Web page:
Gardening Tip:  A decent starter mix, seeds, pots or garden planters are the easy items to get.  One of the biggest problem is giving those seedlings enough light.  Grow lights are good but I consider natural sunlight the best.  A small greenhouse works real well, so does a south facing window in the house.  If the little plants start getting leggy they’re not getting enough.

Gardening Tip:  When should I start my seedlings indoors?  A good rule of thumb is 6-8 weeks before your average last frost date.  Here in Zone 8 March 15th is our last average frost date so I would start my tomatoes, peppers and eggplant around February 1st give or take of course.

Gardening Tip:  What vegetable plants do I need to start indoors?  I’ll answer that by saying any seed that can be planted directly into the garden does not have to be started early.  Of the vegetables I plant tomatoes, peppers and eggplant are the ones I would start indoors the rest would be seeded in the garden when the time comes.    



Tomato Tips:

When to plant:  Start your seeds 6-8 weeks before your last frost date in the early spring.  To really be safe I advise waiting approximately 2 weeks after the last frost date before planting in the garden.  This applies to plants purchased at your local garden center as well.

Tomato seeds don’t like to be planted too deep so no more than ¼ inch deep.  One method I’ve found that really works well is to use a 4 inch peat pot.  Fill the pot approximately half way with your starter mix and plant your seeds (approx 2-3 seeds per pot).  Water the mix in well and keep it moist, not wet.  The plants should come up in about 5-7 days.  When the seedlings reach about 2 inches tall, thin them out leaving the healthiest looking plant.  Make sure they get plenty light (sunlight or grow lights) or they will get leggy.

Once they have grown a few inches out and above the top of the peat pot, finish filling the pet pot to the top with your starter mix pulling the seedling to the center of the pot as you fill.  Keep the mix moist and let that tomato plant grow until you’re ready to set it out in the garden.

Indoors:  If using grow lights or sunlight through a window facing the south you’ll have to harden them off before planting in the garden.  Starting about a week before planting in the garden, bring the seedlings out into indirect sunlight the first day for a couple of hours.  The next day give them full sun for a couple of hours.  Continue this for 5-7 days increasing the amount of time spent outside and in the sun.  You’re now ready to plant them in the garden.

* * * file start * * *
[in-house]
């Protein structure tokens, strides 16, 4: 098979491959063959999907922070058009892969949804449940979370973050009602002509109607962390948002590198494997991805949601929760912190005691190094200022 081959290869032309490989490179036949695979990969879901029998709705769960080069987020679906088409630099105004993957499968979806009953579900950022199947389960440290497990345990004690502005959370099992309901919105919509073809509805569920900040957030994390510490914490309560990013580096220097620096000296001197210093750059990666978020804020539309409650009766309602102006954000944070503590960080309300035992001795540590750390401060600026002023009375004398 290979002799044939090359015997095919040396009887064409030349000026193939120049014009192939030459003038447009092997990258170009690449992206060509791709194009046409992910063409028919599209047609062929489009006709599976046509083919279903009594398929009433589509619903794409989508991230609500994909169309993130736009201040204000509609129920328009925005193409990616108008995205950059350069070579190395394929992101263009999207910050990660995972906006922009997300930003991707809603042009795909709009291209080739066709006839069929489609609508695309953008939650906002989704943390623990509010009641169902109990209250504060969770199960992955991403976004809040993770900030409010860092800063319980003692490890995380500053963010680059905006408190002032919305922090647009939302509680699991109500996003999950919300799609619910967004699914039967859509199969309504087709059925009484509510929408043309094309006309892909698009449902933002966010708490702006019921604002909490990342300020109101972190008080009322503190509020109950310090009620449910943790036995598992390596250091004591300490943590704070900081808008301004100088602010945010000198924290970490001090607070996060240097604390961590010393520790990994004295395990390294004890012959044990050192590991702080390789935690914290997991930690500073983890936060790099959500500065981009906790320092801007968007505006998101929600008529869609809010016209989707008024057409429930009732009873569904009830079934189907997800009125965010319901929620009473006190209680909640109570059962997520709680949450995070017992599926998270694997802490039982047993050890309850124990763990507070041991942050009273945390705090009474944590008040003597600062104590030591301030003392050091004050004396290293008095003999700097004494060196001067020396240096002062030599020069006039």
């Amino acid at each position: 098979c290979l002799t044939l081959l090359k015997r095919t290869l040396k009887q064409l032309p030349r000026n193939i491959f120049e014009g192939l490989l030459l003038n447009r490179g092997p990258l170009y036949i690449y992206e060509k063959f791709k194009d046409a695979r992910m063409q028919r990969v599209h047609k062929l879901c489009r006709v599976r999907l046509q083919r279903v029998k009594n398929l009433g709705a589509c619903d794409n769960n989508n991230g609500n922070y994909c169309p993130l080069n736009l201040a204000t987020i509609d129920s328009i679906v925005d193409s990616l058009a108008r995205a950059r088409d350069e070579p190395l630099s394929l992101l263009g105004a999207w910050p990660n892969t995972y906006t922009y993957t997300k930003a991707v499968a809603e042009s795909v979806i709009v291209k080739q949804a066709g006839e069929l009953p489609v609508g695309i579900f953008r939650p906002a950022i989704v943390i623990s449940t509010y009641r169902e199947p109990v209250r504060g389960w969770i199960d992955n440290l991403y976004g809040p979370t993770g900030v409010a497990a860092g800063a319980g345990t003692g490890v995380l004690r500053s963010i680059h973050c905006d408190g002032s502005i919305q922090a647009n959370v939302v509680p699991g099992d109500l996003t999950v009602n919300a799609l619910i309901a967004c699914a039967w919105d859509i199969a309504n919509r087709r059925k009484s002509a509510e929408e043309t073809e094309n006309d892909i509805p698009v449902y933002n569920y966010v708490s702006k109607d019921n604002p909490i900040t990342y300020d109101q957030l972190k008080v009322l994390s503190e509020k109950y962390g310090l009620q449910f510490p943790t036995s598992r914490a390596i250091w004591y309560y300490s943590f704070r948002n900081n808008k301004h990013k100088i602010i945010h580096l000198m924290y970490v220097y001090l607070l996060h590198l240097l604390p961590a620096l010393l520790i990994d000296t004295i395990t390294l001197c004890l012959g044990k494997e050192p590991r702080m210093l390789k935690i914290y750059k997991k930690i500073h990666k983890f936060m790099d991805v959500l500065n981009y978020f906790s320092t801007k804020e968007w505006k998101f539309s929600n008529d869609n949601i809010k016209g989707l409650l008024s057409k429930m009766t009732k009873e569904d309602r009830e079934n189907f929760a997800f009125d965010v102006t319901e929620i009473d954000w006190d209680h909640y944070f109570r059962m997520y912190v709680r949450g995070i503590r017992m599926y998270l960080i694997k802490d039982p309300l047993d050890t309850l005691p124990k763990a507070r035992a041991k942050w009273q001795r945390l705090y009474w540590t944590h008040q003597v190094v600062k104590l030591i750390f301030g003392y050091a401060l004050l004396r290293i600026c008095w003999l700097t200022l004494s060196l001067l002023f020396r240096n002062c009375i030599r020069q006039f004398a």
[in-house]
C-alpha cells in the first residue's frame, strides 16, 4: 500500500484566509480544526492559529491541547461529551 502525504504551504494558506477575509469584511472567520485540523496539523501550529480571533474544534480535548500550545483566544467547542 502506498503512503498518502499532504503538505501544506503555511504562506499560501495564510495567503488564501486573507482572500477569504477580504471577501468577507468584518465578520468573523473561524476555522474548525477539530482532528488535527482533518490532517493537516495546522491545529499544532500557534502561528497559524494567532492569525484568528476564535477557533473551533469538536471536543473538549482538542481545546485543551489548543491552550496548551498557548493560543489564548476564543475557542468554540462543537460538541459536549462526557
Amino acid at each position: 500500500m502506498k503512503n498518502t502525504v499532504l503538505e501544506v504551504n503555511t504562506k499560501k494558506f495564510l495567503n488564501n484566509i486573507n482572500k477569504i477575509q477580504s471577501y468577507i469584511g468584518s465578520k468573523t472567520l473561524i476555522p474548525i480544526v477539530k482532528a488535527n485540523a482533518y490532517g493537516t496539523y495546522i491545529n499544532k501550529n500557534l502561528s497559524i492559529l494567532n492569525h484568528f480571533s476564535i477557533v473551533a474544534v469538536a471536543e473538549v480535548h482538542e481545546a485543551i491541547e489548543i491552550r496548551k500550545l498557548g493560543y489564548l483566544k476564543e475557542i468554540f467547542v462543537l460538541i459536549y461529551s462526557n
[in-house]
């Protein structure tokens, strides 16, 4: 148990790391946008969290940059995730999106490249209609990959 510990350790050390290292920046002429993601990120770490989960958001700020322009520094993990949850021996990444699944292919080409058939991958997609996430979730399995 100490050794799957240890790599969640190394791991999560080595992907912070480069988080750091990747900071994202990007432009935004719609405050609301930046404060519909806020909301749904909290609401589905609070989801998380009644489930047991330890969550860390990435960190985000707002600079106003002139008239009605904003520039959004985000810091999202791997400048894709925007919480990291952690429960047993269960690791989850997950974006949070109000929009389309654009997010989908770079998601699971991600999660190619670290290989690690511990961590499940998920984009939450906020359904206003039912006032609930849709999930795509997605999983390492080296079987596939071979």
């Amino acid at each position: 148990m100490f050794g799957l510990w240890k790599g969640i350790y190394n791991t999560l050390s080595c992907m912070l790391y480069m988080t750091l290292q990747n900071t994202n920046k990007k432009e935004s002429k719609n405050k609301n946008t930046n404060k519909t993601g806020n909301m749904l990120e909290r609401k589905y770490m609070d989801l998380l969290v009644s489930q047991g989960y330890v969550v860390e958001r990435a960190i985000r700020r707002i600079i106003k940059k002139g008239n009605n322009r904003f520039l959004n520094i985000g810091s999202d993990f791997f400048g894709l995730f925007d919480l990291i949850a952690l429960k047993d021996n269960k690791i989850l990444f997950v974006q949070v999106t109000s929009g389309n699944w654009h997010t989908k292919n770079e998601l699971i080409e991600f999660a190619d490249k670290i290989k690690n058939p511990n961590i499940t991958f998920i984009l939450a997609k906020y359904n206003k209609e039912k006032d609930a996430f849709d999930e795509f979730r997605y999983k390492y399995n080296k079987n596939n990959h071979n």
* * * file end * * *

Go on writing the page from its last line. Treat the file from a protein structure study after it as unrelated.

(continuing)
Fertilize your garden space at a rate of 8 lbs. of 8-8-8 or 4 lbs. of 17-17-17 per 300 sq. feet or 100 feet of row.  Till (incorporate) the fertilizer in after applying.  For maximum effect fertilize both in the spring and in the fall of the year.

When planting your tomato plants dig a hole deep enough to cover the entire pot and approximately 75% of the tomato plant.  Planting deep does a couple of things.  1) puts the roots down where the moisture is  2) allows roots to grow along the stem that is now covered with soil.

Tomatoes like fertilizer but at the right time.  Once the plants show signs of growth side dress by mixing 1 TBS of Miracle Grow into 2 gals. of water and applying this to the base of the plant.  This 2 gal. mix is enough for about 4 plants.  Unless you want some huge plants with very few tomatoes do not fertilize again until you notice the first small tomatoes forming.  I would then apply more fertilizer (same as above) at about 3-4 week intervals.  Keep in mind that your soil fertility may vary so you may need to apply more or less fertilize than I described.

I’ve found that the largest and best tomatoes are harvested the first 3-4 weeks.  Although they will continue to make tomatoes they will become smaller and fewer in number.  To have a supply all season long I would suggest planting in intervals of approximately 4 weeks until about 90 days before your first frost date.  Example (Zone 8) Average Last frost date March 15th – Average First frost date November 15th.